Matty gets to the surprisingly sweet and relatable centre of David DeCoteau’s bawdy, Charles Band-produced sci-fi sex comedy.
There’s something wonderfully, perfectly symmetrical about DR. ALIEN. It’s a film about transition that happens to be an important transitory work for its makers: producer Charles Band and director David DeCoteau.
DeCoteau’s fifth team-up with Band after Dreamaniac (1986), Creepozoids (1987), Sorority Babes in the Slimeball Bowl-O-Rama (1988), and Assault of the Killer Bimbos (1988) (the latter of which DeCoteau was brought in to fix — read ‘re-do’ — after the picture that originally bore the Bimbos moniker, eventually released as Cemetery High (1989), proved unwatchable), Dr. Alien was shot as the AIP-aping ‘I Was a Teenage Sex Mutant’ in nineteen days during the Writer’s Guild strike of 1988. Built from a script by longtime DeCoteau associate/fellow Band frequenter Kenneth J. Hall (who, incidentally, had been tasked with salvaging the aforementioned Cemetery High), it was while Dr. Alien was being made that Band’s iconic ‘80s outfit Empire finally crumbled, DeCoteau later recounting to Femme Fatales magazine that he received the following communicae from Band on set:
“The bank just shut down the entire company and seized everything. But they don’t know you’re shooting this, so just keep rolling and get it in the can before someone finds out!” 
Shielding the cast and crew from Empire’s behind the scenes turmoil, DeCoteau did indeed get the film in the can. The finished product was then bundled alongside two other titles — Scott Spiegel’s Intruder (1989) and J.F. Lawton’s Cannibal Women in the Avocado Jungle of Death (1989) — in a hastily assembled shell company called Phantom Productions that Band used in his negotiations with Paramount; the same deal, of course, that resulted in the creation of Full Moon.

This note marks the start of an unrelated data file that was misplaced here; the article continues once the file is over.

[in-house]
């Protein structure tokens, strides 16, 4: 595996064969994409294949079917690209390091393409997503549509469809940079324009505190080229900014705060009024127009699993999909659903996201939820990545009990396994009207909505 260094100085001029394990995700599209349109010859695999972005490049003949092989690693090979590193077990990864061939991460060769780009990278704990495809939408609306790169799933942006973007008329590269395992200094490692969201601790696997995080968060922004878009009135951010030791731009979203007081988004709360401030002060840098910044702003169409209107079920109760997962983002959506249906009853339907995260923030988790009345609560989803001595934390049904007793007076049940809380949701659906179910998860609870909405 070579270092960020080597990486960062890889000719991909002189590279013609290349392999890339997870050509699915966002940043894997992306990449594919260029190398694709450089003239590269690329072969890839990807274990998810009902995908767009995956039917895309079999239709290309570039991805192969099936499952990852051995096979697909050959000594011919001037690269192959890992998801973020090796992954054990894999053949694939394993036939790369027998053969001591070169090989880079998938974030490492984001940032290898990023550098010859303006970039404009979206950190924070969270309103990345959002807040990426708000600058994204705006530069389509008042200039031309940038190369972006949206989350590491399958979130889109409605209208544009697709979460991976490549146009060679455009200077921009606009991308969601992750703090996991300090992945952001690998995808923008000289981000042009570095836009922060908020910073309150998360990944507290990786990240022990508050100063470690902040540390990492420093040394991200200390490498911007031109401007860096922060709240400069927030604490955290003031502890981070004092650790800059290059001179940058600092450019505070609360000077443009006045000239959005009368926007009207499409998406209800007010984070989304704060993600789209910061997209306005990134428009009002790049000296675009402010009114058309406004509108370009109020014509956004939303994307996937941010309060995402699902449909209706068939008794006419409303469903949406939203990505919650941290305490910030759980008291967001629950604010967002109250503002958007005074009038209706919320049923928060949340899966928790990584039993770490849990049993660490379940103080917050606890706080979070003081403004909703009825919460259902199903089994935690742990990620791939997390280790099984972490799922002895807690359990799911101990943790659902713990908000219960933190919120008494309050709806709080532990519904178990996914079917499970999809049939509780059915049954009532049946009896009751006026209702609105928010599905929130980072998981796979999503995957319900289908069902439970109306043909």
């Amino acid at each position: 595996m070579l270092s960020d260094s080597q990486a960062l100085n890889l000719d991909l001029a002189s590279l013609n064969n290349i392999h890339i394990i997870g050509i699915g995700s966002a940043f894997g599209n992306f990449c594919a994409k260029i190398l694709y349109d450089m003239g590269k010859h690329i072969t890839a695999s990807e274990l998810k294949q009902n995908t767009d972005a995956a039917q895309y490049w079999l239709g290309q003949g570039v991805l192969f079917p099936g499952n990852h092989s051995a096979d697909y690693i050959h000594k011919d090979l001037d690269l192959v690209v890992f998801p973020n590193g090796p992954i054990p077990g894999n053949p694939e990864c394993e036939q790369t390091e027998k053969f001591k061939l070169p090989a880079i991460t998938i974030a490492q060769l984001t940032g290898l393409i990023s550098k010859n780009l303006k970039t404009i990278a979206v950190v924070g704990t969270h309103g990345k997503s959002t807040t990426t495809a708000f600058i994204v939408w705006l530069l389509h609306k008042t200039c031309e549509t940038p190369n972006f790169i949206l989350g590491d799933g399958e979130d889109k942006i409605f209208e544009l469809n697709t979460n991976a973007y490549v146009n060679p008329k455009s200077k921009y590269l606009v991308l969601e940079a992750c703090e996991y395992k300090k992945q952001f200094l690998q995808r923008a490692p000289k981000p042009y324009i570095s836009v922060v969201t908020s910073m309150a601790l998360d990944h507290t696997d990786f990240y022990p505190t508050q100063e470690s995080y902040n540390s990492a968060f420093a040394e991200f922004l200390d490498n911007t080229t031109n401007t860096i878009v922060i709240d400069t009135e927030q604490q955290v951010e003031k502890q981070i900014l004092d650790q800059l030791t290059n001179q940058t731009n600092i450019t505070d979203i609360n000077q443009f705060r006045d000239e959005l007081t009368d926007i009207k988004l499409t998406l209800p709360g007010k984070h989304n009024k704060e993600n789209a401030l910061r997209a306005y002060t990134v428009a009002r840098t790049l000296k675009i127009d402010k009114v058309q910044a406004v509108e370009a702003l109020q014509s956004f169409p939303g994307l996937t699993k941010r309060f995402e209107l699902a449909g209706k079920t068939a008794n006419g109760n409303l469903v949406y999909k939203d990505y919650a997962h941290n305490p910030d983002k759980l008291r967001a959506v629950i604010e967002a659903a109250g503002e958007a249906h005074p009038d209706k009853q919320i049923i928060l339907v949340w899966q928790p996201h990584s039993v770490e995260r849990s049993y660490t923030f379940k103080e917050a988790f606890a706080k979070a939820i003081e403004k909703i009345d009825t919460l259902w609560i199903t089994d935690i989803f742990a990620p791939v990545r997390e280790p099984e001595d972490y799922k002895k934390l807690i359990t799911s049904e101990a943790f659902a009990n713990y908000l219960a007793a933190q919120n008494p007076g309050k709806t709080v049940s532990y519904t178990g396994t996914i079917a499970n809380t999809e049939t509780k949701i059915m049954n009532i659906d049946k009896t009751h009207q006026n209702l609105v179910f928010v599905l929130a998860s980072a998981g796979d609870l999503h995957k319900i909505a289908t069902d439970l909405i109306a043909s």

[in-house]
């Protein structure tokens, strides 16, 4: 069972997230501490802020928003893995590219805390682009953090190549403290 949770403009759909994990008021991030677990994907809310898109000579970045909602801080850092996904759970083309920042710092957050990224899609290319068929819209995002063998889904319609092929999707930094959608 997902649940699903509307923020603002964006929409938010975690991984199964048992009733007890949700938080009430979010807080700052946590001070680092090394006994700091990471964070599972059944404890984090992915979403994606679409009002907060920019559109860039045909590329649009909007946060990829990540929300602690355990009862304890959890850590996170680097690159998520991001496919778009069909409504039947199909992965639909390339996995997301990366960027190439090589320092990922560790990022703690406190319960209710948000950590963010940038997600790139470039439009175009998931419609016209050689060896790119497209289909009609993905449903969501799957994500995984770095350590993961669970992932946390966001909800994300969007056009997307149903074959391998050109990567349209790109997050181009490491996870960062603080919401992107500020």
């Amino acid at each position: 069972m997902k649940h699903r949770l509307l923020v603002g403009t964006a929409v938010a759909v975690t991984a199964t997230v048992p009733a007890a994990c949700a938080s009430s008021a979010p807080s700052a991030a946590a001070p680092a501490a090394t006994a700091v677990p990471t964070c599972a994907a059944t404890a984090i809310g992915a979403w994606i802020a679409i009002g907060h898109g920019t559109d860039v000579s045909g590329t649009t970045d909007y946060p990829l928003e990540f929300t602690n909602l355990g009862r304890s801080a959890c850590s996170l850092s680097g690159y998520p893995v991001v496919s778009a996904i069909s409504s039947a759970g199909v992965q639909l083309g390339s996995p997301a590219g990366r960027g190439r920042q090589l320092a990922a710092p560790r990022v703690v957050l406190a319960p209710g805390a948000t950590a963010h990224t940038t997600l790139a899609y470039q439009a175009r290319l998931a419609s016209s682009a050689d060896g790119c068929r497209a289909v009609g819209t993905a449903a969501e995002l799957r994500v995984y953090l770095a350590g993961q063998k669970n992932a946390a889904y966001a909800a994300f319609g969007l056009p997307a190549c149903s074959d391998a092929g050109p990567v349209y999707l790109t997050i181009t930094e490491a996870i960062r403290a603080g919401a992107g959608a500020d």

As Band came up trumps, so too did DeCoteau. Though he’d already pseudonymously lensed a slew of hardcore pics and the power-packed double whammy of Lady Avenger (1988) and Nightmare Sisters (1988) away from Band, it was post Dr. Alien that the cult auteur’s career really started to fly as he began to focus his attention on his own video label, Cinema Home Video, and toiling as a gun for hire for other producers eager for a piece of the VHS pie — well, until Band came calling again for Puppet Master II (1990) and Crash and Burn (1990). Still, the gap between Dr. Alien and DeCoteau entering the Full Moon fold pretty much full time (exceptions such as his CHV offerings, Prey of the Jaguar (1996), Skeletons (1997), and Leather Jacket Love Story (1997) notwithstanding) was a fascinating period for the B-maestro. As well as cementing his Corman-esque ability to pull a movie together quickly and cheaply off his own dime (a skill initially developed in the privately-funded Dreamaniac and Nightmare Sisters, and one that would prove invaluable for his subsequent Rapid Heart Pictures at the turn of the millennium), from an artistic point of view, it allowed DeCoteau to noodle with a slightly wider range of darker, edgier material like Deadly Embrace (1989) and Murder Weapon (1989). For all of this to occur — accidentally, admittedly — in the immediate aftermath of a flick that deals with a person’s personal growth — the metaphor speaks for itself, doesn’t it?